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06.15.11

Links 15/6/2011:$24 Linux Tablets; OpenOffice, LibreOffice Possibly Making Peace

Posted in News Roundup at 7:42 pm by Dr. Roy Schestowitz

GNOME bluefish

Contents

GNU/Linux

  • Mac, Linux users still miss out on E-tax

    The Australian Taxation Office (ATO) is currently revamping its technology strategy to bring it up to date with the needs of customers, but Mac and Linux users hoping to use this year’s DIY E-tax software will be once again left out in the cold.

  • The Linux Week In Review June 13th

    * The OpenSUSE Conference Heats Up
    * FreeNAS 8: The FreeBSD Spin on Network Storage
    * The Ubuntu Software Center: The Apps Concept for Ubuntu
    * Fedora to Switch to BTRFS
    * Mageia 2.0 Is Already in the Works

  • The Century of the Linux Desktop

    I care about software freedom as much as I care about software usability.

  • Desktop

    • Kogan Agora Chromium Laptop Preview

      Google’s Chrome OS has been highly anticipated by people all over since its announcement. Manufacturers such as Samsung and Acer are trying their best to be the one company that gets the honor to first release a laptop or a netbook to the market that runs Chrome operating system.

      Things are pretty much looking good for the two companies when out of nowhere, Kogan broke the news that they already released a laptop with Chromium OS as its operating system. Kogan is an Australian manufacturer that has been shipping the notebook in Australia and the United Kingdom since June 7 leaving Samsung and Acer to eat its dust.

  • Kernel Space

    • 100 Day Statistics For OpenBenchmarking.org

      It was just over 100 days ago that OpenBenchmarking.org and Phoronix Test Suite 3.0-Iveland launched from the Southern California Linux Expo (SCALE) in Los Angeles. Now that these major releases have been available to the public for over three months, and Phoronix Test Suite 3.2-Grimstad will be released in just a couple of days, here’s some overview statistics of where our open and collaborative testing platform is at today.

    • Powertop 2.0 – saving power under Linux

      Powertop, a tool for detecting power wasters under Linux, is about to make a generational jump: version 2.0 provides improved diagnostic options and a redesigned user interface. It also offers a simple, manual way of enabling numerous power-saving features that can noticeably extend the battery life of notebooks.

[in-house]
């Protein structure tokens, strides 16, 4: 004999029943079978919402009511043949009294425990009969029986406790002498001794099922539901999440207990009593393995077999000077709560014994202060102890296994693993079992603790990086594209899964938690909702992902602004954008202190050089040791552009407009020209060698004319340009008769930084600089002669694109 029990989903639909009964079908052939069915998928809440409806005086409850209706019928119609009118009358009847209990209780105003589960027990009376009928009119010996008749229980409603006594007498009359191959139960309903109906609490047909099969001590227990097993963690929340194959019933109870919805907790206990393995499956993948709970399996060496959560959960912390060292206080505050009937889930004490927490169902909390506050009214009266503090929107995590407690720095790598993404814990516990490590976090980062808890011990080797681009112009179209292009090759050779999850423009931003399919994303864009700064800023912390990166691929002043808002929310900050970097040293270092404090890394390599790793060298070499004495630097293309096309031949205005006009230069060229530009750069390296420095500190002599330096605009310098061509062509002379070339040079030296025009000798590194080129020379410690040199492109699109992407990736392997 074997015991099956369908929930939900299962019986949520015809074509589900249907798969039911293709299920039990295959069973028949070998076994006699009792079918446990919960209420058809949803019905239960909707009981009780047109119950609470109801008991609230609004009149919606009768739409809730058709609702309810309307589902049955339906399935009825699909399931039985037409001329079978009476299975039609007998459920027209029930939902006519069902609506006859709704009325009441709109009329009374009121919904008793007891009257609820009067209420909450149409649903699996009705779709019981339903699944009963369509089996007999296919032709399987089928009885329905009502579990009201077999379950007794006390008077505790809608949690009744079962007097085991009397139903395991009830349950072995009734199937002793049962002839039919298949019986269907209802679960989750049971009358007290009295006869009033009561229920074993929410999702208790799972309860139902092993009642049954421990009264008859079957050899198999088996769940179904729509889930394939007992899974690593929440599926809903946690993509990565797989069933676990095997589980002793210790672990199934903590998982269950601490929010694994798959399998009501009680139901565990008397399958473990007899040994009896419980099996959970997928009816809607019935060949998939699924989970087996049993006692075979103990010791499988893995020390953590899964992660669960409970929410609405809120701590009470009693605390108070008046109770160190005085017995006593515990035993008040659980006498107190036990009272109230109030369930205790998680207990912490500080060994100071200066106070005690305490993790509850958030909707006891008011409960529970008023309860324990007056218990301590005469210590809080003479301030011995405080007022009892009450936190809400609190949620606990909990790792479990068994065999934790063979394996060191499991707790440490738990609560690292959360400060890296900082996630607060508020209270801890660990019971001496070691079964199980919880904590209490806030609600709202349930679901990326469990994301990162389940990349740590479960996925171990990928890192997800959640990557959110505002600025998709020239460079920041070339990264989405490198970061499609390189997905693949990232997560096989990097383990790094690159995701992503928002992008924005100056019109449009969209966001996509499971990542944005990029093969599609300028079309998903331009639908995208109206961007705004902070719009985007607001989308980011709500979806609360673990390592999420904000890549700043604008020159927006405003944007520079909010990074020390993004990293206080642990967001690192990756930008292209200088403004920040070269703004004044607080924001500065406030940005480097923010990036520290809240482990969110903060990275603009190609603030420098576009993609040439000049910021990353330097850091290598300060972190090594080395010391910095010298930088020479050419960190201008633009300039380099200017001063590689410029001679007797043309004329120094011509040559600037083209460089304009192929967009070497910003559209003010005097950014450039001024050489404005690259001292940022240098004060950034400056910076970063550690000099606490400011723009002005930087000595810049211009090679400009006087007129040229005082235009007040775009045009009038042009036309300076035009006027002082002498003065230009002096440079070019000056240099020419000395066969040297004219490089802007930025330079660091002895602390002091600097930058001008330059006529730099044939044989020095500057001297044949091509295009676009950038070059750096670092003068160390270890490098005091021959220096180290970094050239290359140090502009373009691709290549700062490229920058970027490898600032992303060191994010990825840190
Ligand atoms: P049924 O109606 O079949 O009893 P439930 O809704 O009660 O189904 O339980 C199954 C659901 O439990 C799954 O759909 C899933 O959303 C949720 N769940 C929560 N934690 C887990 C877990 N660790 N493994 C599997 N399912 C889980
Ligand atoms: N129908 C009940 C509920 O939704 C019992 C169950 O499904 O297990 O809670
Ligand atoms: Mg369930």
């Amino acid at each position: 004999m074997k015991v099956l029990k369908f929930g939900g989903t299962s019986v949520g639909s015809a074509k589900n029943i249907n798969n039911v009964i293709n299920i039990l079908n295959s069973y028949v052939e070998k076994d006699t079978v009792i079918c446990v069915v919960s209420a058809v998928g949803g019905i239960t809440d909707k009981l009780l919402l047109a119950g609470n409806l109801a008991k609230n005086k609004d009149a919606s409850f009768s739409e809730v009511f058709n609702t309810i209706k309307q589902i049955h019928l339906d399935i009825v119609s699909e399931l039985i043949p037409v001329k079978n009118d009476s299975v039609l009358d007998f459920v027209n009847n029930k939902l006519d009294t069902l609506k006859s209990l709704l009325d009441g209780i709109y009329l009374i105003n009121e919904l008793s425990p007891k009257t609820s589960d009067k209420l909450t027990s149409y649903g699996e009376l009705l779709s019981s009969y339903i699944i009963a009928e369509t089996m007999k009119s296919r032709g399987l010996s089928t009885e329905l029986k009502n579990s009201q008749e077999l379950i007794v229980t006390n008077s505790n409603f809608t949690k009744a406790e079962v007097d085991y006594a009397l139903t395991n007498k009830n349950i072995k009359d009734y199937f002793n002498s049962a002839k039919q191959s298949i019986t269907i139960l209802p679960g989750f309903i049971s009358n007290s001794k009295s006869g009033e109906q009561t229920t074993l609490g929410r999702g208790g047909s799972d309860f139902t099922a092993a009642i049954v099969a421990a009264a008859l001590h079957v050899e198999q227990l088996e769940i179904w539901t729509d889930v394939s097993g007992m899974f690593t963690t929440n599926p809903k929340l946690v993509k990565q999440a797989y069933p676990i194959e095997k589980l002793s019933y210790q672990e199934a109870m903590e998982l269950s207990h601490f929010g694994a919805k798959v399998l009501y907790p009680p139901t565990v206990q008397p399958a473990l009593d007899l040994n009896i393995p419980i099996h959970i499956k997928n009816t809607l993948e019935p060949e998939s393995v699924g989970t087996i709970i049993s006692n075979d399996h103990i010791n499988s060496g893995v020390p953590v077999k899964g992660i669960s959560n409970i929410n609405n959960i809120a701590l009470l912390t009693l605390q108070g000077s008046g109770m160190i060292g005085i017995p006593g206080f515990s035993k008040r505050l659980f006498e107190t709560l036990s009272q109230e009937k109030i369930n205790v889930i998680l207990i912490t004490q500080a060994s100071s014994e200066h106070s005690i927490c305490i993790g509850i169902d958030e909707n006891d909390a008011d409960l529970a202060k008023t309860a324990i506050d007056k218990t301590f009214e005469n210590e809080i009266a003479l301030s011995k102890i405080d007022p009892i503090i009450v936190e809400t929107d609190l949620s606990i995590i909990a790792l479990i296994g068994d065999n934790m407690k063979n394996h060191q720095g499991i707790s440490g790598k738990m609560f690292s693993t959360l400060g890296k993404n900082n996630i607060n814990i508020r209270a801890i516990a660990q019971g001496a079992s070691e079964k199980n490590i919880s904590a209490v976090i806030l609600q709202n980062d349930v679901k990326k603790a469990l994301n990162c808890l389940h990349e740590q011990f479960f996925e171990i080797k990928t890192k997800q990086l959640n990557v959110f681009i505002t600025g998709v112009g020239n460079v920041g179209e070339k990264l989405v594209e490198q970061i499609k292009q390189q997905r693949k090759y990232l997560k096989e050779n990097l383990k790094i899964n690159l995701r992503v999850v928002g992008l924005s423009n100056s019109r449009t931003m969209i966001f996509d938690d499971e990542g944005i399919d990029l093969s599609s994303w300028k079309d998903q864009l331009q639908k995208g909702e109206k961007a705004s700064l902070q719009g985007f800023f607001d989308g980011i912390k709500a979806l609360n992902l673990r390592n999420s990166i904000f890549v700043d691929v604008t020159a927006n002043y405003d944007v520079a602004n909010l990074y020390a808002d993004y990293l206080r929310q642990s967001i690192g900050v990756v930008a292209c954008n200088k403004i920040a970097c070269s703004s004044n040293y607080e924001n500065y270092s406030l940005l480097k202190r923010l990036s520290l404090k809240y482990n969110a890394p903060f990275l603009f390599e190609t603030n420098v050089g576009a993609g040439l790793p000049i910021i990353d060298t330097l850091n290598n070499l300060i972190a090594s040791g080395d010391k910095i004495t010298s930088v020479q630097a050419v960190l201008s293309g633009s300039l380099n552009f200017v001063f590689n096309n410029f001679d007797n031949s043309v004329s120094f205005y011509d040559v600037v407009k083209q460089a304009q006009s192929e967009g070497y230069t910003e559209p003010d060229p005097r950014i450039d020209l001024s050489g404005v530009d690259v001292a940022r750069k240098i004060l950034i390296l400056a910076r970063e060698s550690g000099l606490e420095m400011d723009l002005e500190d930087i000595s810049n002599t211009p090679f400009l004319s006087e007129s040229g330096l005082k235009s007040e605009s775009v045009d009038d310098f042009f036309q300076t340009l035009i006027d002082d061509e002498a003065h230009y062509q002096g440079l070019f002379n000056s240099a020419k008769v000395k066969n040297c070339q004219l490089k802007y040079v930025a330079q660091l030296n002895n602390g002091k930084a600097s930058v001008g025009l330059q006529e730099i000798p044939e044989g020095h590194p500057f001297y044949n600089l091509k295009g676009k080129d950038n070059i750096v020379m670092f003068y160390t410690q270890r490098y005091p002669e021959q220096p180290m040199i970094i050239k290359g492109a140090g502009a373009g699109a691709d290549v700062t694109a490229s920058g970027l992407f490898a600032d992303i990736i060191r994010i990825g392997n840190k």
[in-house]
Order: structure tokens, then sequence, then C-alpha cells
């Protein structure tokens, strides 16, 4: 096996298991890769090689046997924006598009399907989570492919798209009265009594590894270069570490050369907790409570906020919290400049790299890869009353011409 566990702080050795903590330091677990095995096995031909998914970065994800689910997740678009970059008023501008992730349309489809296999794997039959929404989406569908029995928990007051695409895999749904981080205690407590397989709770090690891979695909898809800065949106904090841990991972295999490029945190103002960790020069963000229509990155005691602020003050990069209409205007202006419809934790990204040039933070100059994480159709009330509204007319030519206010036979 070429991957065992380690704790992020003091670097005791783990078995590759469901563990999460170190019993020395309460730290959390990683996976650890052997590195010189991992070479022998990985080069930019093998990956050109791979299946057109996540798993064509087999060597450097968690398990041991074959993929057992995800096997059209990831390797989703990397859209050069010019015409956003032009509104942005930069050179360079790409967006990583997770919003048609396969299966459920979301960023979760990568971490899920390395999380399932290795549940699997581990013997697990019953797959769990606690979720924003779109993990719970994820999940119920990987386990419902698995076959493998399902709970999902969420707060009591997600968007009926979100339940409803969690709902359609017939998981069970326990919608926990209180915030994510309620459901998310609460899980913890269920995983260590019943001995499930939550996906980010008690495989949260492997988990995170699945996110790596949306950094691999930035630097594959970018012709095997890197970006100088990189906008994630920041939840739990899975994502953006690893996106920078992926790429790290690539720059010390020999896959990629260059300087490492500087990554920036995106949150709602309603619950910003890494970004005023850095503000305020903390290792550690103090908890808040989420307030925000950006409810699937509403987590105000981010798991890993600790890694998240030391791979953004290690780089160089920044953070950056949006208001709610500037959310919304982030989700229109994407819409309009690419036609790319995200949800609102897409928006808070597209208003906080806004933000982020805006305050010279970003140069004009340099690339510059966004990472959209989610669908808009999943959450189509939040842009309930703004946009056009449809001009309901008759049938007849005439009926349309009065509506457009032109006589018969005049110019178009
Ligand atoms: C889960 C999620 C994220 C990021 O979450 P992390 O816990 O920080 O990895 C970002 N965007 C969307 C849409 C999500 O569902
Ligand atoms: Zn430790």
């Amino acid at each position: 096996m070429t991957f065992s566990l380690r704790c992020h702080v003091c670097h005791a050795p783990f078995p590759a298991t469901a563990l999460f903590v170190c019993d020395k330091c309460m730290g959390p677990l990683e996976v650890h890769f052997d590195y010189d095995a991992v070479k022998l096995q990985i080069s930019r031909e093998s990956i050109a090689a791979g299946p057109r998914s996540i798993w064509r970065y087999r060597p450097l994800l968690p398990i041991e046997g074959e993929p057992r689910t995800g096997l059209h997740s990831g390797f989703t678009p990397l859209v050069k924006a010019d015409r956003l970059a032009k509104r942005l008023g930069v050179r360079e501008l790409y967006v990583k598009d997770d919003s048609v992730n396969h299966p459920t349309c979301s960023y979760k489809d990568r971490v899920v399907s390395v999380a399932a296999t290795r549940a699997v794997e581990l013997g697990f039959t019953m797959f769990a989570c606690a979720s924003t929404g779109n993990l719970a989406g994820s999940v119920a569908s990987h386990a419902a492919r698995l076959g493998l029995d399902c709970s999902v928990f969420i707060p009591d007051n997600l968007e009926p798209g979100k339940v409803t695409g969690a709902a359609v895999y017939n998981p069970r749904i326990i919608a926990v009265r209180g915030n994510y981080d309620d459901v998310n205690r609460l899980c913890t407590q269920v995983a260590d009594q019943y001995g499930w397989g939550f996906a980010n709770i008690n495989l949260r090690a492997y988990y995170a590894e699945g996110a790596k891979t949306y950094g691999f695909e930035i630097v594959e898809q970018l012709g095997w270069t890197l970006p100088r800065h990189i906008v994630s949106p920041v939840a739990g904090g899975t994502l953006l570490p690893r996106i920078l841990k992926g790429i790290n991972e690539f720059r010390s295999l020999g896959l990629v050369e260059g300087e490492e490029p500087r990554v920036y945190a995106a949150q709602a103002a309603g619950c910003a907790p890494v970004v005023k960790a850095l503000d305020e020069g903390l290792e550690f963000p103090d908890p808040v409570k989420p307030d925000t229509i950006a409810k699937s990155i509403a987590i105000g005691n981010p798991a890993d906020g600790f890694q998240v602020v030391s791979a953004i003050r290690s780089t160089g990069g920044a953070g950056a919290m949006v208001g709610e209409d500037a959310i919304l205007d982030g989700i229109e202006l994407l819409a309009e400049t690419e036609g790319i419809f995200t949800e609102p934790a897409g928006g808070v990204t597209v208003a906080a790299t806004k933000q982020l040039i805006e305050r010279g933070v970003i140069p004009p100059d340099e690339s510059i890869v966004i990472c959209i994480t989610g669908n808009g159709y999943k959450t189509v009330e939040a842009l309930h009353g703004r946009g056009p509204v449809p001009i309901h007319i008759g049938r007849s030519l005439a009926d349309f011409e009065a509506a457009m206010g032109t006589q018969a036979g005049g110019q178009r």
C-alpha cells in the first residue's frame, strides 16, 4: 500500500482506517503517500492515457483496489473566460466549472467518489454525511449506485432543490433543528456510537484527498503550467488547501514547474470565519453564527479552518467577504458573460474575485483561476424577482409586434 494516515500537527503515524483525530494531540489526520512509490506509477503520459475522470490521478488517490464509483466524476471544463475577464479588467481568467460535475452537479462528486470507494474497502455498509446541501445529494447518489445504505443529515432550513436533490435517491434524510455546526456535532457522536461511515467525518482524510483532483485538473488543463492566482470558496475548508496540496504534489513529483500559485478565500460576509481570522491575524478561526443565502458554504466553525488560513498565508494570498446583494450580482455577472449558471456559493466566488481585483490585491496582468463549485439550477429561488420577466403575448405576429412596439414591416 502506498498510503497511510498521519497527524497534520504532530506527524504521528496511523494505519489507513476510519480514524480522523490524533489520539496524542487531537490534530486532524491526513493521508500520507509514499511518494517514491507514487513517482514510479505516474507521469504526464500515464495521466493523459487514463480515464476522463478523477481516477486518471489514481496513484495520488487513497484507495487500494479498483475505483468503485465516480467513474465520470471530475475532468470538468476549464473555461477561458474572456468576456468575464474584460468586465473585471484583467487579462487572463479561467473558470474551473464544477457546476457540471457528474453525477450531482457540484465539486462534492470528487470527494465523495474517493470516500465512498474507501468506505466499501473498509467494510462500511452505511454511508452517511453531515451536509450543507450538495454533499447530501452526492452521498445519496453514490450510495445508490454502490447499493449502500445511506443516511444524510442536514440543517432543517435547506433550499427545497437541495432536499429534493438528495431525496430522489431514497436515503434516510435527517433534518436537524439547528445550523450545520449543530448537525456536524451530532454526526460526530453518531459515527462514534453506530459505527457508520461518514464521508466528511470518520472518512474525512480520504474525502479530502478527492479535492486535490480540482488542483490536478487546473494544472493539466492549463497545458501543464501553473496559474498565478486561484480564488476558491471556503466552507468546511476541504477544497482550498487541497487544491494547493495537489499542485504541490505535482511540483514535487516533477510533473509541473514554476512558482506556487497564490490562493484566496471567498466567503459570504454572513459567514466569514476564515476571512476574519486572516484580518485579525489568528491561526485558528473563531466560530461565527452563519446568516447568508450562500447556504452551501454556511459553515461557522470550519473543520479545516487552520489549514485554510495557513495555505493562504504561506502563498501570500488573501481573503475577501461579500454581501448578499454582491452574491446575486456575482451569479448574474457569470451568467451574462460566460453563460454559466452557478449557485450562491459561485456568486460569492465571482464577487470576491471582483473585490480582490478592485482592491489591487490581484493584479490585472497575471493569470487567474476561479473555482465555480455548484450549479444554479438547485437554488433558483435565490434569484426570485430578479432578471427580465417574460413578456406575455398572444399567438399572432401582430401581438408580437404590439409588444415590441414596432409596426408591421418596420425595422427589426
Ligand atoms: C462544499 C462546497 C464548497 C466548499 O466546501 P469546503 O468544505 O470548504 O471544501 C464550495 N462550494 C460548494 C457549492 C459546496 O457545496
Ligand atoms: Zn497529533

• LinuxCon schedule unveiled, including 20th anniversary gala

      The Linux Foundation announced the final program for LinuxCon North America in Vancouver, B.C. August 17-19, 2011. Events include the 20th anniversary of Linux gala celebration, a discussion between Linus Torvalds and Greg Kroah-Hartman, a keynote by IBM’s Irving Wladawsky-Berger, and a “20 Years of Linux” panel featuring Jon “maddog” Hall and Eben Moglen.

    • Linus Torvalds in Pictures
    • Graphics Stack

  • Applications

  • Desktop Environments

    • GNOME Desktop

      • GTK+ 3.2 Squeezes In A Couple More Features
      • 20 Best GNOME Applications

        After the overview of 20 best KDE applications, it’s time to have a look at what GNOME has to offer, right? This article overviews 20 of the GNOME applications which are, in my opinion, the best in their category. Only a single application from each category is included, and screenshots are attached. The list is put up in no particular order and at the end of the article I put noteworthy alternatives for each category (only GTK alternative applications).

  • Distributions

    • ClearOS – Now for Workstations Too

      I was going to tell you good readers about ImagineOS, but it didn’t seem to like my video card. So instead I decided to try out the new ClearOS alpha. ClearOS used to be a server system, but the upcoming 6.1 release will also provide a suitable desktop environment. It’s based on Red Hat Enterprise, so I thought it might be interesting.

      However, it was and it wasn’t.

    • Quickformat – An exciting removable disk formatter for Pardus

      In Linux World, formatting a Usb Flash Disk is not an easy operation for end-user; in Pardus we always use one sentence: “Make it easy !“. So, we have to find an easy way to formatting a removable disk !

    • On the path to GStreamer 1.0

      GStreamer maintainer and code god Wim Taymans just posted an update on the the progress of GStreamer 0.11 to the GStreamer development mailing list. For those interested in learning about the new features coming in GStreamer 1.0 this email (along with the previous update) is must read material.

    • NetworkManager and Dual-stack Addressing